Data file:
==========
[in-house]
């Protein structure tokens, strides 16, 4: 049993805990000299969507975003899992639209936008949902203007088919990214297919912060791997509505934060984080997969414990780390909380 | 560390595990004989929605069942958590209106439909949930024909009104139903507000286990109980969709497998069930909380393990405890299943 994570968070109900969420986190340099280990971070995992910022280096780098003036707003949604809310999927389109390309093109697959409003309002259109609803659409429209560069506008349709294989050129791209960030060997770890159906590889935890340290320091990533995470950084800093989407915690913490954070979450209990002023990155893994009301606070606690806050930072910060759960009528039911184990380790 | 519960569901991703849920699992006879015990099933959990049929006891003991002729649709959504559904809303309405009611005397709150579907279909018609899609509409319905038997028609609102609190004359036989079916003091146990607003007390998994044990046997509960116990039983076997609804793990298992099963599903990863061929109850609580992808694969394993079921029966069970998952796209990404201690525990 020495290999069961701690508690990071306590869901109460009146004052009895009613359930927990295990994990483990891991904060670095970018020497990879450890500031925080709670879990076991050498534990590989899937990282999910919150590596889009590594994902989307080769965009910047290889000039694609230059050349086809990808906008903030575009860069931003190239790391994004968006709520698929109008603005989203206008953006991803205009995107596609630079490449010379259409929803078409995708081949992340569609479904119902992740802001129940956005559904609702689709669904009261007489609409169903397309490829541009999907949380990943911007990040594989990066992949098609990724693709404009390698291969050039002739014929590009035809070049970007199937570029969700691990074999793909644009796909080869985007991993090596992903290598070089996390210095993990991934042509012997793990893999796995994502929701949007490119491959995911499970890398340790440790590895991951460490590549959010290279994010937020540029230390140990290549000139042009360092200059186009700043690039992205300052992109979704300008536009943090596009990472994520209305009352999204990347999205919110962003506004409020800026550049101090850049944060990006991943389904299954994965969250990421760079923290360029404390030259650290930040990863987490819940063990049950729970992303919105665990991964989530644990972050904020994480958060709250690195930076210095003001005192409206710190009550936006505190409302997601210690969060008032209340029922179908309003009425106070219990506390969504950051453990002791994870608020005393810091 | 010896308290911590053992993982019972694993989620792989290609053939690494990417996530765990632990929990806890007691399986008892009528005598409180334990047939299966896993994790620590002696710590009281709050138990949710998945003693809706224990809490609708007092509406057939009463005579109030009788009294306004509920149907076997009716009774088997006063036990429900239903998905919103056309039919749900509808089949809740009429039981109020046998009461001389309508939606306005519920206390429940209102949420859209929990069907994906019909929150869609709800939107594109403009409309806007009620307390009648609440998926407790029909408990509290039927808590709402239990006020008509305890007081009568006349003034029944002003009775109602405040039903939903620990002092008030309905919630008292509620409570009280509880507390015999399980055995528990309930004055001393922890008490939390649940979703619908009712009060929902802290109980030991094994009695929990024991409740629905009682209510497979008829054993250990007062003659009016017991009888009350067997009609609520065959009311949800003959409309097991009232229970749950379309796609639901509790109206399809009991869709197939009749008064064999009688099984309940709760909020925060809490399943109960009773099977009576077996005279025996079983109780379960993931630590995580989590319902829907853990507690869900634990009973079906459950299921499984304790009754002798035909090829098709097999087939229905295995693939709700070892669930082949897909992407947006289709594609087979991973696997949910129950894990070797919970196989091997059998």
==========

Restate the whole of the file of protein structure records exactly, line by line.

[in-house]
């Protein structure tokens, strides 16, 4: 049993805990000299969507975003899992639209936008949902203007088919990214297919912060791997509505934060984080997969414990780390909380 | 560390595990004989929605069942958590209106439909949930024909009104139903507000286990109980969709497998069930909380393990405890299943 994570968070109900969420986190340099280990971070995992910022280096780098003036707003949604809310999927389109390309093109697959409003309002259109609803659409429209560069506008349709294989050129791209960030060997770890159906590889935890340290320091990533995470950084800093989407915690913490954070979450209990002023990155893994009301606070606690806050930072910060759960009528039911184990380790 | 519960569901991703849920699992006879015990099933959990049929006891003991002729649709959504559904809303309405009611005397709150579907279909018609899609509409319905038997028609609102609190004359036989079916003091146990607003007390998994044990046997509960116990039983076997609804793990298992099963599903990863061929109850609580992808694969394993079921029966069970998952796209990404201690525990 020495290999069961701690508690990071306590869901109460009146004052009895009613359930927990295990994990483990891991904060670095970018020497990879450890500031925080709670879990076991050498534990590989899937990282999910919150590596889009590594994902989307080769965009910047290889000039694609230059050349086809990808906008903030575009860069931003190239790391994004968006709520698929109008603005989203206008953006991803205009995107596609630079490449010379259409929803078409995708081949992340569609479904119902992740802001129940956005559904609702689709669904009261007489609409169903397309490829541009999907949380990943911007990040594989990066992949098609990724693709404009390698291969050039002739014929590009035809070049970007199937570029969700691990074999793909644009796909080869985007991993090596992903290598070089996390210095993990991934042509012997793990893999796995994502929701949007490119491959995911499970890398340790440790590895991951460490590549959010290279994010937020540029230390140990290549000139042009360092200059186009700043690039992205300052992109979704300008536009943090596009990472994520209305009352999204990347999205919110962003506004409020800026550049101090850049944060990006991943389904299954994965969250990421760079923290360029404390030259650290930040990863987490819940063990049950729970992303919105665990991964989530644990972050904020994480958060709250690195930076210095003001005192409206710190009550936006505190409302997601210690969060008032209340029922179908309003009425106070219990506390969504950051453990002791994870608020005393810091 | 010896308290911590053992993982019972694993989620792989290609053939690494990417996530765990632990929990806890007691399986008892009528005598409180334990047939299966896993994790620590002696710590009281709050138990949710998945003693809706224990809490609708007092509406057939009463005579109030009788009294306004509920149907076997009716009774088997006063036990429900239903998905919103056309039919749900509808089949809740009429039981109020046998009461001389309508939606306005519920206390429940209102949420859209929990069907994906019909929150869609709800939107594109403009409309806007009620307390009648609440998926407790029909408990509290039927808590709402239990006020008509305890007081009568006349003034029944002003009775109602405040039903939903620990002092008030309905919630008292509620409570009280509880507390015999399980055995528990309930004055001393922890008490939390649940979703619908009712009060929902802290109980030991094994009695929990024991409740629905009682209510497979008829054993250990007062003659009016017991009888009350067997009609609520065959009311949800003959409309097991009232229970749950379309796609639901509790109206399809009991869709197939009749008064064999009688099984309940709760909020925060809490399943109960009773099977009576077996005279025996079983109780379960993931630590995580989590319902829907853990507690869900634990009973079906459950299921499984304790009754002798035909090829098709097999087939229905295995693939709700070892669930082949897909992407947006289709594609087979991973696997949910129950894990070797919970196989091997059998």